Does learning that Anderson was not the first Black person Princeton University ever hired in a skilled role change how you think of her? Are her accomplishments lessened if others came before her? Did she have less to do with shaping Princeton as we know it today because a librarian passed for white in the early 20th century or a handful of Black men worked in labs in the 19th century? Anderson’s experiences on campus, working in an environment with only white colleagues at a time when Princeton was still struggling with the question of whether to even admit Black students, make her significant in institutional history whether or not she was the first one to be the only Black person in a lab, or whether or not she was the first Black woman hired on the basis of her technical skills.

If there were students or other staff who were passing for white like Greene did, they may have hidden themselves too well for a historian to uncover them with the records that have been preserved. Further, if there were students or staff the institution didn’t value for unseating tradition, like Charles Hall, the University Archives are unlikely to preserve the memory of them doing so. Ultimately, it is better to focus on what we know. One of the things we know is that in an institution with a history like ours, the “first” of any demographic may well be impossible to ever pin down with certainty. One can celebrate the accomplishments of those in our institution’s history, including their role in reshaping Princeton’s culture, without inadvertently erasing those who might have come before them. Knowing about Greene, Watkins, Scudder, and Parker should not diminish Anderson’s place in Princeton’s past, any more than learning about Hall’s arrival on campus a few years before four Black Naval officers should diminish their significance in the story of Princeton’s racial integration.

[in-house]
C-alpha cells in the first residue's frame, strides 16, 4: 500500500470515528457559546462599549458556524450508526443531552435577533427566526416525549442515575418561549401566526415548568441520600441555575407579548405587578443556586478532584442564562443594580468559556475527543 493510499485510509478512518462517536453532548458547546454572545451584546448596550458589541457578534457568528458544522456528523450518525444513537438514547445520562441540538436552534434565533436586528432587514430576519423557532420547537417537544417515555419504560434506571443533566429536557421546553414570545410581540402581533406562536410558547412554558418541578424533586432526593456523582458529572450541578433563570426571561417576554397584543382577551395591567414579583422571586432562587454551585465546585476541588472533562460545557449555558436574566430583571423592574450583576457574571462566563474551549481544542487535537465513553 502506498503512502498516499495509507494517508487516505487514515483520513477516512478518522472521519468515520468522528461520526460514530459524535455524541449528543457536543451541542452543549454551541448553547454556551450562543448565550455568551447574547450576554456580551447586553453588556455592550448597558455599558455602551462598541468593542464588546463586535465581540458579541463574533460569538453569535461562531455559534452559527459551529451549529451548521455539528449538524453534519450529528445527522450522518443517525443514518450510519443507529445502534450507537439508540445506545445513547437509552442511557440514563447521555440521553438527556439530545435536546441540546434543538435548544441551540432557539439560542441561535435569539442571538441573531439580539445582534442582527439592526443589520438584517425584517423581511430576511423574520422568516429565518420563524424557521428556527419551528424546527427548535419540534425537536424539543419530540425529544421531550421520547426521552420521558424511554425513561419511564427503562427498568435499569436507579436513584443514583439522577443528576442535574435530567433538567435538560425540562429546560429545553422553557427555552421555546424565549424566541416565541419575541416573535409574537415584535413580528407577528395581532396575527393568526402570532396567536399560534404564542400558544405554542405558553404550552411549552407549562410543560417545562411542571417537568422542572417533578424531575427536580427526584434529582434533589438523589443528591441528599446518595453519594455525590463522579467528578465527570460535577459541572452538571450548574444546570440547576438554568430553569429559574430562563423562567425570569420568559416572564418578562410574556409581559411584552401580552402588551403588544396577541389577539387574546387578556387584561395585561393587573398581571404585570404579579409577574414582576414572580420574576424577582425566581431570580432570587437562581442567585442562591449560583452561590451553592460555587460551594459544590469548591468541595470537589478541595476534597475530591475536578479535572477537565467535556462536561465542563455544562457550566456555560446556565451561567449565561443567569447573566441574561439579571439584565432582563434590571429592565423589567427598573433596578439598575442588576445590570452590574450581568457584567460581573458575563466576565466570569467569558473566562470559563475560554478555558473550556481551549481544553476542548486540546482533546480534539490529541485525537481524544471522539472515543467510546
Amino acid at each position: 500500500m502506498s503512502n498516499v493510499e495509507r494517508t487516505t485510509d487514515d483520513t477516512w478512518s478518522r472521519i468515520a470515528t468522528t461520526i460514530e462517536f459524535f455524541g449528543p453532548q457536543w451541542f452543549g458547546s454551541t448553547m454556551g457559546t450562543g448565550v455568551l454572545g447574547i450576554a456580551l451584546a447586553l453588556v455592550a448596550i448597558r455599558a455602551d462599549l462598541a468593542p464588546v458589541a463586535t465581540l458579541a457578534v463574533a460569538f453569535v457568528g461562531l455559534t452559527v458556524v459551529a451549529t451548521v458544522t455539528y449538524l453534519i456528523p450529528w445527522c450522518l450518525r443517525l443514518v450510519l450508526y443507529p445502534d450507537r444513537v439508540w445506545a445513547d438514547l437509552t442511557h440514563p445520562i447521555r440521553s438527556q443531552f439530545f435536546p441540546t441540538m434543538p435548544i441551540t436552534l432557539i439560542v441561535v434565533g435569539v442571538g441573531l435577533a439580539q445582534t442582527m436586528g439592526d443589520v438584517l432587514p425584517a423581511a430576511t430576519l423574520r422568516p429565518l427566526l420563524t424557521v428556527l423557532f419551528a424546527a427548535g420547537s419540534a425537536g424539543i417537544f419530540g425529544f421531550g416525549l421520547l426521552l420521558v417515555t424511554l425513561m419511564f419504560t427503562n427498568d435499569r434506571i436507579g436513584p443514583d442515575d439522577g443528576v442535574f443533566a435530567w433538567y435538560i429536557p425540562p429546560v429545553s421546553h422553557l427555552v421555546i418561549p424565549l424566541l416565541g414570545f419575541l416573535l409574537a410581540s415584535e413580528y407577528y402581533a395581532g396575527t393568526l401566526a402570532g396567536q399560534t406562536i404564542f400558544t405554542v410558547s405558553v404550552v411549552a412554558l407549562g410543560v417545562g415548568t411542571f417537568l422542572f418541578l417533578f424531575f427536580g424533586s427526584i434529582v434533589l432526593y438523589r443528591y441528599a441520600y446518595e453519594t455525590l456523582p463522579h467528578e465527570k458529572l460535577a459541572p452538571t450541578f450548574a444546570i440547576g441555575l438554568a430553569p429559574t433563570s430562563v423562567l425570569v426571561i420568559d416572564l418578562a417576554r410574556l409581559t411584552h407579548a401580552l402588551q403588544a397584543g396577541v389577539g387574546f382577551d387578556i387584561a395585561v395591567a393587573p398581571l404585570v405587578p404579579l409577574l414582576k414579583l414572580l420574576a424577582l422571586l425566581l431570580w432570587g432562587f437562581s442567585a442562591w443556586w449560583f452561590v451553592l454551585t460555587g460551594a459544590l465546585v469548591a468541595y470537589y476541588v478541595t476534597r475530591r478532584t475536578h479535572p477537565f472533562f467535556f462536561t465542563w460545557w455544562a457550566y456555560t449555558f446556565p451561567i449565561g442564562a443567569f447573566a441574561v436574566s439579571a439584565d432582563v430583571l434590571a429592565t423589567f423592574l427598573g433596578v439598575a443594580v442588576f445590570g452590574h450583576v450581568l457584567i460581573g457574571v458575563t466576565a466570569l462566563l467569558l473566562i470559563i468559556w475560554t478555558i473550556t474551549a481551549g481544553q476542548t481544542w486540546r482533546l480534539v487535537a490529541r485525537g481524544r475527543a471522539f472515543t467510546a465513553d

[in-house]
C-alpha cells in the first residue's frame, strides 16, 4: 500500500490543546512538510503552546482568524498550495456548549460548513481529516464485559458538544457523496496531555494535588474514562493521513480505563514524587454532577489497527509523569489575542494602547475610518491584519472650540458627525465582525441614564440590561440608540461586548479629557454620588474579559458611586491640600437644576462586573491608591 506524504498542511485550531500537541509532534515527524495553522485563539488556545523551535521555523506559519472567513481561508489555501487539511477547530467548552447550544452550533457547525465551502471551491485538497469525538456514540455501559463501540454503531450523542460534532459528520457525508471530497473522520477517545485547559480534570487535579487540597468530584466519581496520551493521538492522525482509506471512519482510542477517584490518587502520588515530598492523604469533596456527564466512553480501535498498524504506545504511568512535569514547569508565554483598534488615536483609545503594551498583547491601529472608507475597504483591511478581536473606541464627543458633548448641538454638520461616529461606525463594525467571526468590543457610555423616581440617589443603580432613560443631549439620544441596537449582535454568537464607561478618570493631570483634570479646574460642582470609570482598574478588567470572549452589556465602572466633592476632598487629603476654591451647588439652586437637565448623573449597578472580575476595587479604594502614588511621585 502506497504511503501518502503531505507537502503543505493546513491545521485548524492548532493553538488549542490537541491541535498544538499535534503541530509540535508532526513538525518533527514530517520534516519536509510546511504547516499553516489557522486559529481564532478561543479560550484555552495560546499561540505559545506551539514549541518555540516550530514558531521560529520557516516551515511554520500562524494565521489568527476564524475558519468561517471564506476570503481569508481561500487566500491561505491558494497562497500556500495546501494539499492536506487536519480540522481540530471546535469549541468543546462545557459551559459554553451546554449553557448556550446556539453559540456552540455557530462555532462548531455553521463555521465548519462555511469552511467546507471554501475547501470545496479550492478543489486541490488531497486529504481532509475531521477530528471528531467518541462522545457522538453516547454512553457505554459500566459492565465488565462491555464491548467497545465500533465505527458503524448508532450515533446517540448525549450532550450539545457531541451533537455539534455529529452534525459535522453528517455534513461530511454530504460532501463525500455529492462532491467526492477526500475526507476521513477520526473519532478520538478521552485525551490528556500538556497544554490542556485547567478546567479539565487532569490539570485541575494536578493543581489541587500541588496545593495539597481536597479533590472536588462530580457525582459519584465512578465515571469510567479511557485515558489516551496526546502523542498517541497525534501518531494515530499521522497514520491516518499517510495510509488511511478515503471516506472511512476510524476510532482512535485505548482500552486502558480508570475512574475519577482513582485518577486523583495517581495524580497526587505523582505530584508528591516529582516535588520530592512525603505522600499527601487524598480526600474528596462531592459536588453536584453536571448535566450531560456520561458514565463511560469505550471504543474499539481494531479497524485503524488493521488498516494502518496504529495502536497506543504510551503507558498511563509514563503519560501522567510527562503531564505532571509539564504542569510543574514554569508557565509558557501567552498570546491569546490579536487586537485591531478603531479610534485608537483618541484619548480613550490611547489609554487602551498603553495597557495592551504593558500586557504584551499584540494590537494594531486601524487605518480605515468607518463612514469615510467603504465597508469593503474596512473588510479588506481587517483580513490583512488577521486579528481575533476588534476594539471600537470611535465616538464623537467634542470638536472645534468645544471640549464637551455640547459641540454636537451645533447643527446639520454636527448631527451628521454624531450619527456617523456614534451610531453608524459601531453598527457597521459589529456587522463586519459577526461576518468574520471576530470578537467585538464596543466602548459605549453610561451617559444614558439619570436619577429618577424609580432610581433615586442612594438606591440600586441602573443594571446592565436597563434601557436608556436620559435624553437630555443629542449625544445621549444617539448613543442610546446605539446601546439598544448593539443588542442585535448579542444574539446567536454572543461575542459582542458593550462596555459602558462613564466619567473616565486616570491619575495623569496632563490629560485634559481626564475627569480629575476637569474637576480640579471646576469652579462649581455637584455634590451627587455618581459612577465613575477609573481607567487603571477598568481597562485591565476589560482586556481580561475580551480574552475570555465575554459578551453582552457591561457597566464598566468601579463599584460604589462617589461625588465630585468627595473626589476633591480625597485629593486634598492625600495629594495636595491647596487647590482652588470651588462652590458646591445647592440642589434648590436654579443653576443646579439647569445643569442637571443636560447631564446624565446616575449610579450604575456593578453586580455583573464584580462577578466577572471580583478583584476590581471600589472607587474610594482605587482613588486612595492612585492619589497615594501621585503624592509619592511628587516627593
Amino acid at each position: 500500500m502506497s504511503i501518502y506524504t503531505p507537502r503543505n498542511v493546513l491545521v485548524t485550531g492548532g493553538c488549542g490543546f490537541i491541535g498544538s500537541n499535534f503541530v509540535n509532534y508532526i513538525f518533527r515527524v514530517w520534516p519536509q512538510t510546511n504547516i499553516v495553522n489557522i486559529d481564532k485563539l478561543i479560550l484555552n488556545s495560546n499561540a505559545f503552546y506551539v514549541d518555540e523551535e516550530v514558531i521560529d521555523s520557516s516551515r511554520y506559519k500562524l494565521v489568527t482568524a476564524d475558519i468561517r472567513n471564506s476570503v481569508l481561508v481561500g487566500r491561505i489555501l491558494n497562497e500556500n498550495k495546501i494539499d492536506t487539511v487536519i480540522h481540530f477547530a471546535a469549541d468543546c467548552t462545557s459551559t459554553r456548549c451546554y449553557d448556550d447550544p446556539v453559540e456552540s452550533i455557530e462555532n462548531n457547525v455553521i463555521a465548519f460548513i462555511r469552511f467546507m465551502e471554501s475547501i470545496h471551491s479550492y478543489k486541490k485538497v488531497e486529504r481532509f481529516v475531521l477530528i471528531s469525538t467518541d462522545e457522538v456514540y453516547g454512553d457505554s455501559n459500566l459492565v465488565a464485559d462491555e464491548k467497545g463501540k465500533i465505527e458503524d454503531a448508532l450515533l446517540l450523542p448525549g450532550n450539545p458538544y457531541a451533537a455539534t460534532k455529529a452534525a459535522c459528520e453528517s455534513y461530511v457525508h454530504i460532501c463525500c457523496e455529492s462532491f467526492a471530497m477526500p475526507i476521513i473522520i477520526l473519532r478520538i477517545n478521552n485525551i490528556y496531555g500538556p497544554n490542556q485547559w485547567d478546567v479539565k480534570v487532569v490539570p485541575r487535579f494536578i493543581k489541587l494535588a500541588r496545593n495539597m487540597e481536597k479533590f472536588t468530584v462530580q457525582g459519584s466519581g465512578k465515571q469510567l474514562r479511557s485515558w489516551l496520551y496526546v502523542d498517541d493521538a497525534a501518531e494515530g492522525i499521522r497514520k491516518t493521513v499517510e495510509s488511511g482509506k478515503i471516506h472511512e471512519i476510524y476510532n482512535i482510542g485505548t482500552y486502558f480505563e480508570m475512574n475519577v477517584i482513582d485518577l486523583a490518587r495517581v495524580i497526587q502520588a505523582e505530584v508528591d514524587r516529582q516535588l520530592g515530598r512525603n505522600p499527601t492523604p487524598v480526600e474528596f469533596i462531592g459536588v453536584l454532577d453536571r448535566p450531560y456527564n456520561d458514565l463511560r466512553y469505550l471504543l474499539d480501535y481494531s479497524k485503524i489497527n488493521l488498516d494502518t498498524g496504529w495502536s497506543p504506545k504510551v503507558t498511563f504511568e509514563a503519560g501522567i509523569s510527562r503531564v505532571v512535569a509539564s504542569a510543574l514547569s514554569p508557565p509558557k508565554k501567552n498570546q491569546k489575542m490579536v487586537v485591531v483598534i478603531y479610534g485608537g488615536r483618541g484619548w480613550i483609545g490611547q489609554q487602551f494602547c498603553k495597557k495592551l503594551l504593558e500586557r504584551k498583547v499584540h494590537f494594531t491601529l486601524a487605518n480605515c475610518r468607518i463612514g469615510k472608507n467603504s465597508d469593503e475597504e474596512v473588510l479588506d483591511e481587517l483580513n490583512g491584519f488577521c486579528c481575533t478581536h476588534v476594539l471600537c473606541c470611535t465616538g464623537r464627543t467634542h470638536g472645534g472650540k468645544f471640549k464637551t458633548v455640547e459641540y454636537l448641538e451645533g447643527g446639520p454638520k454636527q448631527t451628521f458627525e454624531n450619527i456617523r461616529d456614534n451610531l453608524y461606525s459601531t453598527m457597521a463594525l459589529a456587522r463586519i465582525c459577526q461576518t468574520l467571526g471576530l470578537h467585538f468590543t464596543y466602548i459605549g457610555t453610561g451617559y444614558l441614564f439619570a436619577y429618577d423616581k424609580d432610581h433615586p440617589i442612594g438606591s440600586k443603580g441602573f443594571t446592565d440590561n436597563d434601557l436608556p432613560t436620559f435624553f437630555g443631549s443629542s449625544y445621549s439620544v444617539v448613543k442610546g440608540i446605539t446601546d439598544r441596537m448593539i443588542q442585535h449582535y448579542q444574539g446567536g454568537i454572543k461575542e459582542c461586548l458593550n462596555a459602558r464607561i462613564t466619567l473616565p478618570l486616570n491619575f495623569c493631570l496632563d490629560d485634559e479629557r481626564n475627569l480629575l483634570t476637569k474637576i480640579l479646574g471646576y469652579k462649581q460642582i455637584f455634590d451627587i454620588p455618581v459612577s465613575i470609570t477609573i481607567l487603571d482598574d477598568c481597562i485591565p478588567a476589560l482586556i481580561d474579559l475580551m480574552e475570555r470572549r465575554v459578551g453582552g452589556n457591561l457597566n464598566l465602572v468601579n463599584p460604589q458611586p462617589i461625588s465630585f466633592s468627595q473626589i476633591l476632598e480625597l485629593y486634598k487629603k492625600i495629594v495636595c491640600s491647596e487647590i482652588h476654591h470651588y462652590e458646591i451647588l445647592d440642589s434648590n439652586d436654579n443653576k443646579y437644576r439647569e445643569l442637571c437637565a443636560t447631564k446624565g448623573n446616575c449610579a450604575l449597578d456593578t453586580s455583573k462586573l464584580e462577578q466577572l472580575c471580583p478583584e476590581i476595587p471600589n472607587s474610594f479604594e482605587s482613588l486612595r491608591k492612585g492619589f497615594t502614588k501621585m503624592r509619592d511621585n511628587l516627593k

Figuring out who was “first” is more than just ultimately insignificant if we are seeking to honor an individual person’s contributions to our institutional history, however, and the problem with these identifications is not merely that we may learn our listed “firsts” weren’t actually first at things. I have previously written about archival silence reinforcing systemic white supremacy, and I tend to encourage people to move away from “first” language because I’ve found that it also reinforces systemic white patriarchy. A focus on someone being the “first” in a marginalized group might also reify the oppressive system that marginalized them at the outset because it is an implicit assertion of confidence in the completeness of our records. The University Archives are not neutral, the values of the people who preserved those records for us might be quite different from our own, and there may not be a way to know about members of marginalized groups if those groups did not matter to our predecessors. When we take these records at face value as if they told the whole story, we adopt the values of earlier generations for determining whose stories count.